Broccoli Baby Food Recipe

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Broccoli baby food is packed with nutritional benefits to help your baby thrive. This recipe for broccoli puree is easy to prepare and store, quickly making it a kitchen staple that your little one will love. 

broccoli baby food puree on the table cloth

Enough with the stereotypes that kids don’t like to eat their broccoli! Broccoli is an excellent first food to serve when introducing solids to your baby. It’s packed with nutrients and it tastes great.

One of the many joys of parenting is when our babies are finally old enough to enjoy solid foods. Of course we want to give them the most nutritious foods, and we also want to maintain our sanity by offering great food that doesn’t take forever to prepare.

This recipe is exactly what you need. Broccoli is an absolute nutritional powerhouse, and this broccoli puree comes together in very little time. Between the amazing health benefits and the ease of cooking, you’ll feel great about feeding your baby broccoli. Plus, in this post we’ll show you how to pick out high quality broccoli from the store as well as offer up some creative shortcuts and storage hacks for making the best broccoli baby food.

What you will need

This broccoli puree is made from a very simple recipe! Here’s what you’ll need:

  • Saucepan: Any saucepan will work for this recipe as long as it’s large enough to hold the amount of broccoli you’re boiling with enough water to cover the broccoli.
  • Kitchen knife: A good knife will help you to easily cut up the broccoli into florets.
  • Blender or food processor: A good blender or food processor is extremely helpful when making homemade baby food recipes. Either blending appliance will work just fine to make sure you end up with a smooth puree
  • Baby food jars: Reusable glass jars are a great idea for serving baby food. You can portion out your broccoli right after blending and store them in your fridge for short term meals.

For ingredients, you’ll need:

  • Broccoli: Broccoli is the main ingredient of this simple recipe. We used fresh broccoli and cut the stems off to only prepare the florets. For added convenience, you can also buy pre-cut florets from the grocery store to save on time.
  • Milk: We’re using milk to create a broccoli puree with a creamy consistency. Milk also adds extra vitamins and healthy fats into the puree. Feel free to use anything from breastmilk to whole milk, or your own preferred liquid, like a little bit of olive oil or a splash of fresh lemon juice to add flavor. You can even use the same water that you boiled your broccoli in, and get some of those nutrients that cooked out right back into your puree.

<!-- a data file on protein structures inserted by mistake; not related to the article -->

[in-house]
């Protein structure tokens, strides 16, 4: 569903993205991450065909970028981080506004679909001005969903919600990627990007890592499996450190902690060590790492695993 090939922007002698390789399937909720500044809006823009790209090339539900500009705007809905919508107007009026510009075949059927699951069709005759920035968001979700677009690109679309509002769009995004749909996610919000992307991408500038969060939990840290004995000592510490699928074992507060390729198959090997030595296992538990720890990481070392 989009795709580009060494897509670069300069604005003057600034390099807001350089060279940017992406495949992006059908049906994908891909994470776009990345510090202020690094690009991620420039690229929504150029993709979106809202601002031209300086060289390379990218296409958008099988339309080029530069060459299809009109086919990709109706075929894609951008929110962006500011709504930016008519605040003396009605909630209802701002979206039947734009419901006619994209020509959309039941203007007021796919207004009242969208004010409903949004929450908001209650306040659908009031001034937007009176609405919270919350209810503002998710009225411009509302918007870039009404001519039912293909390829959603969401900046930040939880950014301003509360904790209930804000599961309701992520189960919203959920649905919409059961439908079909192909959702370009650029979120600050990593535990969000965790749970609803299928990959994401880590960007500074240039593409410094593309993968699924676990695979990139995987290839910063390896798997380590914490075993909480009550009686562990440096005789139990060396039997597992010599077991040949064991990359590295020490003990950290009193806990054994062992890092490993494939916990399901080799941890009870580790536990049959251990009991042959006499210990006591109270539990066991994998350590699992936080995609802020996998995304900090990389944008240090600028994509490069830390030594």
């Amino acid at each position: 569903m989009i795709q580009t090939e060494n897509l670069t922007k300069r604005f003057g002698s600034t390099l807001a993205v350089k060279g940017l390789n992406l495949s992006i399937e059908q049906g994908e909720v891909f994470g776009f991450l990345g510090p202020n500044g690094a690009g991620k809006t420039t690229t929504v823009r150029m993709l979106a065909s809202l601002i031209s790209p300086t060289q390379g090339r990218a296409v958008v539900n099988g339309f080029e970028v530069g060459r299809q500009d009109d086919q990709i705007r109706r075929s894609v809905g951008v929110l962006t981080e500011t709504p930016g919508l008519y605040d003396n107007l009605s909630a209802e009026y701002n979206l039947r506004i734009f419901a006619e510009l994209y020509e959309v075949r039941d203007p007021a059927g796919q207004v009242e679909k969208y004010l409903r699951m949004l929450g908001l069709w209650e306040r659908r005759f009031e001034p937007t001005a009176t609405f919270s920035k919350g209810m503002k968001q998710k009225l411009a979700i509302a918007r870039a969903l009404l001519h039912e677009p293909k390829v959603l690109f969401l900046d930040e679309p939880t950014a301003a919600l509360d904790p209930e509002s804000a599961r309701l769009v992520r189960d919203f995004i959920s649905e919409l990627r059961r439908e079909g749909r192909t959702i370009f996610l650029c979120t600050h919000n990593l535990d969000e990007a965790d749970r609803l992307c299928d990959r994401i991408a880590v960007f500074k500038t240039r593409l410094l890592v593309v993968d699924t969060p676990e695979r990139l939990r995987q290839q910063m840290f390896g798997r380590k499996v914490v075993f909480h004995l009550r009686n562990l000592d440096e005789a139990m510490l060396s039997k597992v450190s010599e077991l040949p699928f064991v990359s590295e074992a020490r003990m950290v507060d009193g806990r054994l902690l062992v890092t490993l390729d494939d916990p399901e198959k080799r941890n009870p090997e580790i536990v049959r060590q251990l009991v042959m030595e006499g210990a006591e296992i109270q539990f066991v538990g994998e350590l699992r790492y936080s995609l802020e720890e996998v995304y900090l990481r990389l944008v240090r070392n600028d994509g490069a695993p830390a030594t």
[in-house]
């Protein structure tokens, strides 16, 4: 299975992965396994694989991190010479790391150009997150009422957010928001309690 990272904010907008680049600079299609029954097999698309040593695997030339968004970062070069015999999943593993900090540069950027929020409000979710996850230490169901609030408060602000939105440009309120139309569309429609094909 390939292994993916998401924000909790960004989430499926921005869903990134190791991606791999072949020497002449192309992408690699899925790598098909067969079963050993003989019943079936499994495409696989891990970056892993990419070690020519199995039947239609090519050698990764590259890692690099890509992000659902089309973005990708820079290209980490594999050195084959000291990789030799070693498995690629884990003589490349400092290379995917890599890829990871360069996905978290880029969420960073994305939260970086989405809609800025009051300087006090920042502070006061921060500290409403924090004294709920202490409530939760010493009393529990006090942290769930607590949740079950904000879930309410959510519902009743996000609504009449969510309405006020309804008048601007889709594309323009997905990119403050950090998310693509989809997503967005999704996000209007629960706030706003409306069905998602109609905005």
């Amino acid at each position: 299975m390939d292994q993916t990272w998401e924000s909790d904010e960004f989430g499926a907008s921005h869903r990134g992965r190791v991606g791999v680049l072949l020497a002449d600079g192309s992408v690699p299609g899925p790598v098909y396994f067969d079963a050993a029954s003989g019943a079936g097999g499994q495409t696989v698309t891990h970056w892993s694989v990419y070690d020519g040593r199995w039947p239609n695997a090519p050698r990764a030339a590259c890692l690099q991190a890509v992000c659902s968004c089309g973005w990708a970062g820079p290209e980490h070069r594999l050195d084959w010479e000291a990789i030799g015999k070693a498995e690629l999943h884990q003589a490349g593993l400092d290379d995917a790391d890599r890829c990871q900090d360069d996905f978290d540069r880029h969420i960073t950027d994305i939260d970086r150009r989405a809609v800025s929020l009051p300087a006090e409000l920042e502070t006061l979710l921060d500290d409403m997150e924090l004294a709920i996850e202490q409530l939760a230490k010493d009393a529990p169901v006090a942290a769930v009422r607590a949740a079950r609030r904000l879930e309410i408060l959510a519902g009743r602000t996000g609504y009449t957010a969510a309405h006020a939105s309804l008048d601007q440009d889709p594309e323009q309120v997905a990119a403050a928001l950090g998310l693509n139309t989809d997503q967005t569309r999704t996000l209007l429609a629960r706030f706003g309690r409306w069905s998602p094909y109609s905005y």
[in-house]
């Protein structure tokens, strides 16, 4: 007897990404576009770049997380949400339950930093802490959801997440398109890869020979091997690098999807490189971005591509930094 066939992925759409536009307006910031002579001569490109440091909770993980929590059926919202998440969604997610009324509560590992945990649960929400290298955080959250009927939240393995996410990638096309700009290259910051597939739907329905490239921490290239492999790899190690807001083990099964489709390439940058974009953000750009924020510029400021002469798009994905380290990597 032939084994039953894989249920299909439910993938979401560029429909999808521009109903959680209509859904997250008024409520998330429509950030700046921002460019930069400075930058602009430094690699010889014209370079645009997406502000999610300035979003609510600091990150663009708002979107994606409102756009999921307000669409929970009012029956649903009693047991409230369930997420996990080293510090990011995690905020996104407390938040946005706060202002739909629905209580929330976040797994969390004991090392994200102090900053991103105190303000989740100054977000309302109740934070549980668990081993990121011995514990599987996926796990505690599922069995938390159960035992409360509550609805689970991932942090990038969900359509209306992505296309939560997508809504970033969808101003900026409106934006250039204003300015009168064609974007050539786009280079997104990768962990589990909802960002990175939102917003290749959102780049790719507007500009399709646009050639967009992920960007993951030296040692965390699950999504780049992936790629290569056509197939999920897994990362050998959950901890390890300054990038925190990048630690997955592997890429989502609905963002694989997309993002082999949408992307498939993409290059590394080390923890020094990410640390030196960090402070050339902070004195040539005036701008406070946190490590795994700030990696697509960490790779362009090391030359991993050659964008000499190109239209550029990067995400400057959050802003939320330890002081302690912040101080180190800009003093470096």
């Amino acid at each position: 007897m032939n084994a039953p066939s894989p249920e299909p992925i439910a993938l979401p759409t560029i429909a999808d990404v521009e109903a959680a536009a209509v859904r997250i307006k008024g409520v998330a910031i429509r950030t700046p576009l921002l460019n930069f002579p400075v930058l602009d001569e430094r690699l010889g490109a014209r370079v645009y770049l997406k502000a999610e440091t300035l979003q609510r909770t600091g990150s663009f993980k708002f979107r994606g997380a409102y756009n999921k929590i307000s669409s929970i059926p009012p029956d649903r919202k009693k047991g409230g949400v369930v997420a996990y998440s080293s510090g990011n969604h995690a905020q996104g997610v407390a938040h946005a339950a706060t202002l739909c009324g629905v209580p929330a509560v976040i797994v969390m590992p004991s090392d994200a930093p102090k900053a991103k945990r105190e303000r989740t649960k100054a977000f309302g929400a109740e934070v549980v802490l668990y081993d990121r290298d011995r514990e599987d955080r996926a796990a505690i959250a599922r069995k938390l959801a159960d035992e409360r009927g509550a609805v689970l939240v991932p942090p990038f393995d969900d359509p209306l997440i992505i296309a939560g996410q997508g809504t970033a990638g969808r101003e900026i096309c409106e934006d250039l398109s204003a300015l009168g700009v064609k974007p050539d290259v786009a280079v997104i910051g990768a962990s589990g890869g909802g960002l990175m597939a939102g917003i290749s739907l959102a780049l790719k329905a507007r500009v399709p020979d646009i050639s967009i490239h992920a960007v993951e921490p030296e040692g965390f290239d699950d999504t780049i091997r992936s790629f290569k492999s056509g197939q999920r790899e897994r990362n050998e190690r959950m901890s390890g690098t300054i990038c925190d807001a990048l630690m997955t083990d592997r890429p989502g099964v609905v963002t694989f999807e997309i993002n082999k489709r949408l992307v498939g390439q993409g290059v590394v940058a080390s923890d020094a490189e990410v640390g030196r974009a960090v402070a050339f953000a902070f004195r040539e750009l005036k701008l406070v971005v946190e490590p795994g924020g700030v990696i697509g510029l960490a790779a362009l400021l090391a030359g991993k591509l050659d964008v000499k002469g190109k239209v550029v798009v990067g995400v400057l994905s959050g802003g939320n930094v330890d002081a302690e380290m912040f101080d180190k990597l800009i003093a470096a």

Benefits of Broccoli 

Broccoli is a cruciferous vegetable in the same family as cauliflower, cabbage and Brussels sprouts. It’s a true superfood, packed to the brim with health benefits to help build a strong body. Some of its top vitamins and minerals include:

  • Vitamin C: plays an important part in the body’s ability to fight off diseases as well as its healing process.
  • Potassium: an essential mineral beneficial for blood pressure control and heart disease prevention.
  • Iron: the body uses iron to make hemoglobin, a protein in red blood cells that carries oxygen from the lungs to all parts of the body.

How to make broccoli baby food

1. Cut fresh broccoli heads into 2-inch florets

Chop the florets away from the stalks and cut up small florets of about 2-inches in size. This will make the cooking process easier, allowing the veggies to boil evenly once you add them to heat. If you’ve never cut a whole head of fresh broccoli before, it’s easier than it may seem.

Place the head upside down, with the stalk facing you. Hold onto the stalk and cut in a downward motion to remove the florets. When finished, you should have a stalk, which you may set aside, and a few sets of larger bundles of florets.

Cut the bundles apart at their stem, leaving individual florets. These smaller florets are easier to trim down to your preferred size for cooking.

cutting broccoli heads into florets

2. Boil broccoli florets until tender

In a medium saucepan over medium heat, boil broccoli until tender (7-12 minutes). The broccoli will be ready to remove from heat when they’ve softened, but haven’t yet come mushy. They will be bright green in color. Keep in mind boiling isn’t the only way to cook broccoli. You might also consider steamed broccoli if you have a steamer basket handy.

boiling broccoli florets until tender

3. Blend broccoli with milk until smooth

Move the cooked broccoli from the stovetop to the blender or food processor. Add milk and blend until smooth. If the puree seems too gritty after 2-3 minutes of blending, try adding additional milk. Start with one tablespoon of milk and keep adding gradually while you blend until the desired consistency is reached.

blending broccoli puree with milk

4. Transfer for serving and storage

You can now move the broccoli puree to bowls for feeding and storage. Make sure the broccoli has cooled to a safe to touch temperature before feeding it to your baby.

pouring broccoli puree into a glass jar

How to store broccoli puree